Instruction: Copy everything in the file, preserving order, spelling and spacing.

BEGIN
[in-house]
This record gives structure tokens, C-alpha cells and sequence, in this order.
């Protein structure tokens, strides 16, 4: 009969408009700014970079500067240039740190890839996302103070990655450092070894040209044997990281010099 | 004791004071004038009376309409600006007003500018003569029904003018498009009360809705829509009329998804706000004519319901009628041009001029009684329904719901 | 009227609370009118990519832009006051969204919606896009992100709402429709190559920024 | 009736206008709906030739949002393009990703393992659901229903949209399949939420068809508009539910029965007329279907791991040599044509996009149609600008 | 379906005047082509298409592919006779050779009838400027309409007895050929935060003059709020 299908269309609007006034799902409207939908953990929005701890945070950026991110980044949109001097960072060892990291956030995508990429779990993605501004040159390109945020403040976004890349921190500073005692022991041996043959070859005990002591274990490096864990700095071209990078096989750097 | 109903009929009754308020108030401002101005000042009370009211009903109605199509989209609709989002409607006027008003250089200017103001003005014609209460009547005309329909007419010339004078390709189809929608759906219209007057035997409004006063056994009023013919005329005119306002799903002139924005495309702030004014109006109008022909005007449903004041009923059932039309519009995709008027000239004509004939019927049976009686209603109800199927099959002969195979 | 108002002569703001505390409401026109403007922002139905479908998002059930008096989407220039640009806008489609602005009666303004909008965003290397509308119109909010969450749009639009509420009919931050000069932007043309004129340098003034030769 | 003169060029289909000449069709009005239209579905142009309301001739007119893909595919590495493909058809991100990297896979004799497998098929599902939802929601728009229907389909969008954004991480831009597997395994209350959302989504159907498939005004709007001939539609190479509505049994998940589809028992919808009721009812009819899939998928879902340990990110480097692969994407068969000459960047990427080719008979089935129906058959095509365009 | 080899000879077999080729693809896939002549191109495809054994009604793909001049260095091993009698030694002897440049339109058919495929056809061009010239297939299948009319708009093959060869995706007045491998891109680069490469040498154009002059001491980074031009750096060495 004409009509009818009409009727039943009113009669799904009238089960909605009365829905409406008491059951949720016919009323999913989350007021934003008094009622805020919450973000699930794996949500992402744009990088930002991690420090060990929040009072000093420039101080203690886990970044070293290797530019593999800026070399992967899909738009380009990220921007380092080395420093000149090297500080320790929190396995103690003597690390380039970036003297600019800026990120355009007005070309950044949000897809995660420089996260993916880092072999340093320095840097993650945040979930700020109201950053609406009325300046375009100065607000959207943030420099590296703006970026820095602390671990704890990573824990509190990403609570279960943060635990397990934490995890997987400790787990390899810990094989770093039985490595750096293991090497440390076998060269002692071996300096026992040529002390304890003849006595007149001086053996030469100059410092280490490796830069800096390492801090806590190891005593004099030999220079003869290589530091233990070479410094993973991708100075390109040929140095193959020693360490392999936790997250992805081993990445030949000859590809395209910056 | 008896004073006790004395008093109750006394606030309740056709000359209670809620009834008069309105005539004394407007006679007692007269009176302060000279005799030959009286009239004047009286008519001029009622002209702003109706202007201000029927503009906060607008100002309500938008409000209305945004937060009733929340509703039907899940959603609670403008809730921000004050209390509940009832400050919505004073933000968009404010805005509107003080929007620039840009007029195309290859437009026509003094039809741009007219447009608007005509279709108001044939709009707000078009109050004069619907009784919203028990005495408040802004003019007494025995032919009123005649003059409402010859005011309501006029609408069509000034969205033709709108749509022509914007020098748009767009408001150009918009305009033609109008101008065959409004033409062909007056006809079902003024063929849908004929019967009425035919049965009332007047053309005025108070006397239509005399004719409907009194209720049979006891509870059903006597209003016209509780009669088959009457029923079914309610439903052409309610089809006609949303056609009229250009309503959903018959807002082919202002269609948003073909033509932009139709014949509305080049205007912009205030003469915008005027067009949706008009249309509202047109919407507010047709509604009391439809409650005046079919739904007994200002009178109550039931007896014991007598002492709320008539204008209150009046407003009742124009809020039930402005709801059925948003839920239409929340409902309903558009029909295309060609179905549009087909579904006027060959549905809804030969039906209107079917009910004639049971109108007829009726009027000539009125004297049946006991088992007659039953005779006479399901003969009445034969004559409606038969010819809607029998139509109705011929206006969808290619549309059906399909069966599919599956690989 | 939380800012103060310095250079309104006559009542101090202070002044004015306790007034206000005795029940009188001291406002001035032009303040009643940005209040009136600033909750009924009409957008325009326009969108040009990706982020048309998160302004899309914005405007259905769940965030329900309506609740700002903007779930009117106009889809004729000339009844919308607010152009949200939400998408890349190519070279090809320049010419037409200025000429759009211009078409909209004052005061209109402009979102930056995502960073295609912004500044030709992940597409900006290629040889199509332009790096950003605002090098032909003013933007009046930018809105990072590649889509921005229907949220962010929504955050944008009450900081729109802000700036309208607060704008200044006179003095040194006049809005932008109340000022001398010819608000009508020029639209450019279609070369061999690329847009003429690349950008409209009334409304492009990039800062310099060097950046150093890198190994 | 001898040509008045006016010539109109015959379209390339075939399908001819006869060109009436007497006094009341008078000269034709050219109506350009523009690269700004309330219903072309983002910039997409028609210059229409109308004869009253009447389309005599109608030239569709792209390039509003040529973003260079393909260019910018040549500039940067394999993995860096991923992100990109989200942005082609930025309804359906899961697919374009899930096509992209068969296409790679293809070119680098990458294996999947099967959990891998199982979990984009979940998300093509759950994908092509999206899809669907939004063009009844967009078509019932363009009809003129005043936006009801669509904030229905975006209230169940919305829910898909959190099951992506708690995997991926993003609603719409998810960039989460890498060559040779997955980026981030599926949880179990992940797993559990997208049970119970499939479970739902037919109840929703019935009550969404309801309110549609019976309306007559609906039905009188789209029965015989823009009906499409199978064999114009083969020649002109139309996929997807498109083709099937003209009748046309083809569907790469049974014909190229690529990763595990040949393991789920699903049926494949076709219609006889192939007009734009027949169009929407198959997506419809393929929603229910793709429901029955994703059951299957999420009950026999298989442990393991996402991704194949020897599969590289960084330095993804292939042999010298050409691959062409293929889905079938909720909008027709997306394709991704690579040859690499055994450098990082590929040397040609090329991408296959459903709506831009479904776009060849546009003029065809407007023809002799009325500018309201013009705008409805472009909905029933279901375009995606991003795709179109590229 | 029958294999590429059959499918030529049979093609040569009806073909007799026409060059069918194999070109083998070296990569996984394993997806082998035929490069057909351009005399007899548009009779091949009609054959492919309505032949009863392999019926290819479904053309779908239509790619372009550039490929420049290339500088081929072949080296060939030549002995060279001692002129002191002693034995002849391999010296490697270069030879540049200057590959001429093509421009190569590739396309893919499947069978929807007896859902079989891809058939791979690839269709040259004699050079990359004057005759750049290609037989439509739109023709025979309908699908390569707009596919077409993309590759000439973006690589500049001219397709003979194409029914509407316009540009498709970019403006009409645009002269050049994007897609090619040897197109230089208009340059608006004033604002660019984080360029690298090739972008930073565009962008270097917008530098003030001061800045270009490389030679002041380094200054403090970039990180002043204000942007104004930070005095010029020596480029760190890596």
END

[in-house]
This record gives structure tokens, C-alpha cells and sequence, in this order.
């Protein structure tokens, strides 16, 4: 009969408009700014970079500067240039740190890839996302103070990655450092070894040209044997990281010099 | 004791004071004038009376309409600006007003500018003569029904003018498009009360809705829509009329998804706000004519319901009628041009001029009684329904719901 | 009227609370009118990519832009006051969204919606896009992100709402429709190559920024 | 009736206008709906030739949002393009990703393992659901229903949209399949939420068809508009539910029965007329279907791991040599044509996009149609600008 | 379906005047082509298409592919006779050779009838400027309409007895050929935060003059709020 299908269309609007006034799902409207939908953990929005701890945070950026991110980044949109001097960072060892990291956030995508990429779990993605501004040159390109945020403040976004890349921190500073005692022991041996043959070859005990002591274990490096864990700095071209990078096989750097 | 109903009929009754308020108030401002101005000042009370009211009903109605199509989209609709989002409607006027008003250089200017103001003005014609209460009547005309329909007419010339004078390709189809929608759906219209007057035997409004006063056994009023013919005329005119306002799903002139924005495309702030004014109006109008022909005007449903004041009923059932039309519009995709008027000239004509004939019927049976009686209603109800199927099959002969195979 | 108002002569703001505390409401026109403007922002139905479908998002059930008096989407220039640009806008489609602005009666303004909008965003290397509308119109909010969450749009639009509420009919931050000069932007043309004129340098003034030769 | 003169060029289909000449069709009005239209579905142009309301001739007119893909595919590495493909058809991100990297896979004799497998098929599902939802929601728009229907389909969008954004991480831009597997395994209350959302989504159907498939005004709007001939539609190479509505049994998940589809028992919808009721009812009819899939998928879902340990990110480097692969994407068969000459960047990427080719008979089935129906058959095509365009 | 080899000879077999080729693809896939002549191109495809054994009604793909001049260095091993009698030694002897440049339109058919495929056809061009010239297939299948009319708009093959060869995706007045491998891109680069490469040498154009002059001491980074031009750096060495 004409009509009818009409009727039943009113009669799904009238089960909605009365829905409406008491059951949720016919009323999913989350007021934003008094009622805020919450973000699930794996949500992402744009990088930002991690420090060990929040009072000093420039101080203690886990970044070293290797530019593999800026070399992967899909738009380009990220921007380092080395420093000149090297500080320790929190396995103690003597690390380039970036003297600019800026990120355009007005070309950044949000897809995660420089996260993916880092072999340093320095840097993650945040979930700020109201950053609406009325300046375009100065607000959207943030420099590296703006970026820095602390671990704890990573824990509190990403609570279960943060635990397990934490995890997987400790787990390899810990094989770093039985490595750096293991090497440390076998060269002692071996300096026992040529002390304890003849006595007149001086053996030469100059410092280490490796830069800096390492801090806590190891005593004099030999220079003869290589530091233990070479410094993973991708100075390109040929140095193959020693360490392999936790997250992805081993990445030949000859590809395209910056 | 008896004073006790004395008093109750006394606030309740056709000359209670809620009834008069309105005539004394407007006679007692007269009176302060000279005799030959009286009239004047009286008519001029009622002209702003109706202007201000029927503009906060607008100002309500938008409000209305945004937060009733929340509703039907899940959603609670403008809730921000004050209390509940009832400050919505004073933000968009404010805005509107003080929007620039840009007029195309290859437009026509003094039809741009007219447009608007005509279709108001044939709009707000078009109050004069619907009784919203028990005495408040802004003019007494025995032919009123005649003059409402010859005011309501006029609408069509000034969205033709709108749509022509914007020098748009767009408001150009918009305009033609109008101008065959409004033409062909007056006809079902003024063929849908004929019967009425035919049965009332007047053309005025108070006397239509005399004719409907009194209720049979006891509870059903006597209003016209509780009669088959009457029923079914309610439903052409309610089809006609949303056609009229250009309503959903018959807002082919202002269609948003073909033509932009139709014949509305080049205007912009205030003469915008005027067009949706008009249309509202047109919407507010047709509604009391439809409650005046079919739904007994200002009178109550039931007896014991007598002492709320008539204008209150009046407003009742124009809020039930402005709801059925948003839920239409929340409902309903558009029909295309060609179905549009087909579904006027060959549905809804030969039906209107079917009910004639049971109108007829009726009027000539009125004297049946006991088992007659039953005779006479399901003969009445034969004559409606038969010819809607029998139509109705011929206006969808290619549309059906399909069966599919599956690989 | 939380800012103060310095250079309104006559009542101090202070002044004015306790007034206000005795029940009188001291406002001035032009303040009643940005209040009136600033909750009924009409957008325009326009969108040009990706982020048309998160302004899309914005405007259905769940965030329900309506609740700002903007779930009117106009889809004729000339009844919308607010152009949200939400998408890349190519070279090809320049010419037409200025000429759009211009078409909209004052005061209109402009979102930056995502960073295609912004500044030709992940597409900006290629040889199509332009790096950003605002090098032909003013933007009046930018809105990072590649889509921005229907949220962010929504955050944008009450900081729109802000700036309208607060704008200044006179003095040194006049809005932008109340000022001398010819608000009508020029639209450019279609070369061999690329847009003429690349950008409209009334409304492009990039800062310099060097950046150093890198190994 | 001898040509008045006016010539109109015959379209390339075939399908001819006869060109009436007497006094009341008078000269034709050219109506350009523009690269700004309330219903072309983002910039997409028609210059229409109308004869009253009447389309005599109608030239569709792209390039509003040529973003260079393909260019910018040549500039940067394999993995860096991923992100990109989200942005082609930025309804359906899961697919374009899930096509992209068969296409790679293809070119680098990458294996999947099967959990891998199982979990984009979940998300093509759950994908092509999206899809669907939004063009009844967009078509019932363009009809003129005043936006009801669509904030229905975006209230169940919305829910898909959190099951992506708690995997991926993003609603719409998810960039989460890498060559040779997955980026981030599926949880179990992940797993559990997208049970119970499939479970739902037919109840929703019935009550969404309801309110549609019976309306007559609906039905009188789209029965015989823009009906499409199978064999114009083969020649002109139309996929997807498109083709099937003209009748046309083809569907790469049974014909190229690529990763595990040949393991789920699903049926494949076709219609006889192939007009734009027949169009929407198959997506419809393929929603229910793709429901029955994703059951299957999420009950026999298989442990393991996402991704194949020897599969590289960084330095993804292939042999010298050409691959062409293929889905079938909720909008027709997306394709991704690579040859690499055994450098990082590929040397040609090329991408296959459903709506831009479904776009060849546009003029065809407007023809002799009325500018309201013009705008409805472009909905029933279901375009995606991003795709179109590229 | 029958294999590429059959499918030529049979093609040569009806073909007799026409060059069918194999070109083998070296990569996984394993997806082998035929490069057909351009005399007899548009009779091949009609054959492919309505032949009863392999019926290819479904053309779908239509790619372009550039490929420049290339500088081929072949080296060939030549002995060279001692002129002191002693034995002849391999010296490697270069030879540049200057590959001429093509421009190569590739396309893919499947069978929807007896859902079989891809058939791979690839269709040259004699050079990359004057005759750049290609037989439509739109023709025979309908699908390569707009596919077409993309590759000439973006690589500049001219397709003979194409029914509407316009540009498709970019403006009409645009002269050049994007897609090619040897197109230089208009340059608006004033604002660019984080360029690298090739972008930073565009962008270097917008530098003030001061800045270009490389030679002041380094200054403090970039990180002043204000942007104004930070005095010029020596480029760190890596």